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EVGA TORQ X10 Gaming Mouse Review

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Gaming Mouse Final Thoughts

I took a friend to an electronics store a few weeks ago to shop for a new mouse for her office computer. She was completely stunned by the sheer variety of rodents available, and was especially intimidated by the gaming mice, wanted to know why someone would want a mouse with so many buttons. It was actually a good question, because even in the gaming mouse field, there are mice optimized for shooters, mice optimized for MMORPGs, and “generalist” gaming mice like the EVGA TORQ X10.

People’s mouse preferences will vary, but what I look for in a gaming mouse is:

  • Solid construction
  • Fast response
  • Crisp button action
  • Software features
  • Styling and lighting

The EVGA TORQ X10 mouse has all these features; along with an extremely attractive pre-release price for a mouse of this caliber. I have only two complaints: first, popping off the top of the mouse to change the weights feels wrong. It feels– and sounds– like you’re breaking the mouse. It makes me wonder how many times you can pop the top of the mouse off before something actually does break. Second, macro definition section of the EVGA Unleash utility, which took me some time to figure out. I still think it could be made much simpler to use by automating more of the mouse-to-utility communications, rather than requiring the user to remember to press SAVE and LOAD at the proper times.

evga_torq_x10_front_34

I’d also like to see the option of keeping all the macro definitions in the mouse driver, rather than in the mouse itself. This would allow the driver software to automatically select the profile assigned to a game, which would be much more convenient than having to manually select a profile. Some gaming keyboards I’ve reviewed recently allow the user to select keyboard- or driver-resident macros, and I like that feature a lot.

The only other feature I missed is a “sniper” button, which reduced the mouse resolution as long as the button’s held down. This is a real help in many FPS games and I think EVGA could easily add it if they wanted to.

EVGA TORQ X10 Conclusion

The EVGA TORQ X10 is the company’s first gaming mouse, and they’re off to an excellent start. EVGA aims its products at the higher end of the enthusiast market with things like water-cooled graphics cards and dual-CPU motherboards, and while the TORQ X10 isn’t quite that boundary-pushing, it’s a solid contender.

The performance of the mouse, with an 8200dpi sensor and 1kHz polling rate, was everything you’d expect. The solid metal base, metal scroll wheel, weight system, and Omron switches, combined with excellent construction, give the mouse a heavy, quality feel, which is only compromised when you snap the top of the mouse off to change weights.

The TORQ X10’s appearance, dark black with contrasting textures and red buttons, is striking, and with customizable LED coloring, you can have everything from a rather low-key mouse (with all the LEDs off) to one that makes more of a statement.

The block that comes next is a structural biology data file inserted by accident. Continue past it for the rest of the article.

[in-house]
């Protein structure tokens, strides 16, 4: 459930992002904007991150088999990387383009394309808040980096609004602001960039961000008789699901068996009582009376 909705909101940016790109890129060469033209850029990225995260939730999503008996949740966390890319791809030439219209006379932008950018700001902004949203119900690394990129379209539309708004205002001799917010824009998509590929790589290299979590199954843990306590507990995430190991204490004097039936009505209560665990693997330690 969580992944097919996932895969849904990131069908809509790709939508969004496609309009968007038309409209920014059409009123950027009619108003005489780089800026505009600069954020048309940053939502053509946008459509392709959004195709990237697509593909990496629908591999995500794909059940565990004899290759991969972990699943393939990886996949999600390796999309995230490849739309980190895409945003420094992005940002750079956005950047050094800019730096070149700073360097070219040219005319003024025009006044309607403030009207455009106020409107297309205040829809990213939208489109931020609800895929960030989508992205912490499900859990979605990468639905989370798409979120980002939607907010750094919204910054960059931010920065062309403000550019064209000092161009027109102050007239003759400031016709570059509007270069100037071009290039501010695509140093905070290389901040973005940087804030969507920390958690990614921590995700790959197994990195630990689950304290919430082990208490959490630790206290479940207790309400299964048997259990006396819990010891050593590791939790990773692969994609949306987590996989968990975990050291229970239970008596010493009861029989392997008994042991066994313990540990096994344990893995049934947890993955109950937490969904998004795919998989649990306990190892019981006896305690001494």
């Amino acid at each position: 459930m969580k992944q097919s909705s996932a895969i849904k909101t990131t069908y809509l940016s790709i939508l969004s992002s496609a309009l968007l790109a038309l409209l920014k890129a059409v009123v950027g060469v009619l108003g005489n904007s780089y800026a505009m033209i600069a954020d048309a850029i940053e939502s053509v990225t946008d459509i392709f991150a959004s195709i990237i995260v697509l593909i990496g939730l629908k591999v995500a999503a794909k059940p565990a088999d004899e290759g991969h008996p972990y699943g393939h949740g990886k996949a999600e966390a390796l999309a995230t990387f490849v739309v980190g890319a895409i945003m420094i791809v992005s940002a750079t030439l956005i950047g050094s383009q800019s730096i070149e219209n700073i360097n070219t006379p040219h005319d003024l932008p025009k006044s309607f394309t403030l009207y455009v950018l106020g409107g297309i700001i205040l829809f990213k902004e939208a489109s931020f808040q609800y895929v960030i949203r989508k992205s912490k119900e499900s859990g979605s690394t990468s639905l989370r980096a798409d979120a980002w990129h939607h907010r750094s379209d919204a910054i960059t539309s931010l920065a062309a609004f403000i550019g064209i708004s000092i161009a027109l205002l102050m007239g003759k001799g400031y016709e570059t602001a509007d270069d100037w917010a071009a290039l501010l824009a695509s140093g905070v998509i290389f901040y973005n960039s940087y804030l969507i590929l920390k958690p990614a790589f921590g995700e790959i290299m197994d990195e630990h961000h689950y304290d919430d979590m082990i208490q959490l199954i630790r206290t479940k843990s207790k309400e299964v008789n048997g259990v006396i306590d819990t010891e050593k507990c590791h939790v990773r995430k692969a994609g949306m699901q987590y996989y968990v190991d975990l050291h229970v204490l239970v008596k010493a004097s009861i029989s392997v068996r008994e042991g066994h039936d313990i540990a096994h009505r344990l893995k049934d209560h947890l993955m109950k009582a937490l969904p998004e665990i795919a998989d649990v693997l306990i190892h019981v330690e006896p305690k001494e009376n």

The ambidextrous design of the mouse is both a strength and a weakness: while it opens up the gaming mouse market to left-handed gamers, a largely-ignored group, the design means that the switches on the far side of the mouse (right side for right-handers, left side for left) are somewhat clumsy to reach. If you’re a right-hander who needs lots of buttons, you might want to consider a mouse with more thumb-accessible controls.

Right now, at a pre-release price of $49.99 (Newegg) for the plain version and $69.99 (Newegg) for the carbon-fiber clad version, this mouse is a screaming deal, coming in at half the price of some comparable mice. After the official June 27, 2014 release date, these prices will increase to a still-competitive $99.99 and $129.99, so if this looks good to you, get it while it’s hot!

Pros:Benchmark Reviews Golden Tachometer Award Logo (Small)

+ Slick design
+ Customizable height, weight, and LED lighting
+ Ambidextrous design for a gaming mouse southpaws can actually use
+ Robust utility software
+ Amazing pre-release price

Cons:

- Ambidextrous design compromises some button usability
– No “sniper” feature
– Macro definition software non-intuitive
– Removing mouse top to change weights

Ratings:

  • Performance: 9.75
  • Appearance: 9.25
  • Construction: 9.50
  • Functionality: 9.00
  • Value: 9.25 (based on pre-release price)

Final Score: 9.35 out of 10.

Excellence Achievement: Benchmark Reviews Golden Tachometer Award.

COMMENT QUESTION: Who makes your favorite gaming mouse?

NewEgg.com

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4 comments

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  1. Reiverblade

    COMMENT QUESTION: Who makes your favorite gaming mouse?
    Logitech.
    i had a G5 G5X G600 G602 (still have the G602… impressed 2 Energizer Lithium and still running 5 out of 5 bar in the battery status after a bit more than 2month )

    oh well that EVGA mouse look attractive in the carbon clad type … but it’s kinda too little on the function side (after using a G600 and a G602 it’s difficult to settle for less than 8 buttons on the left side) i think if i ever need a wired mouse i will look for a G502 Proteus Core (well 3 button less than the G602 but still 5 buttons on the left side)

    1. Olin Coles

      I’m still rockin’ a Logitech G9 and G9x gaming mouse for my systems.

  2. PhilH

    So this is the $50 version without the carbon fiber right? Have you tested the carbon fiber version and how it feels (in the hands)?

  3. David Ramsey

    Yes, we tested the non-carbon fiber version. The photos of the carbon fiber version show a smooth finish, so I would expect it to be purely decorative, and to feel the same as the non-carbon version.

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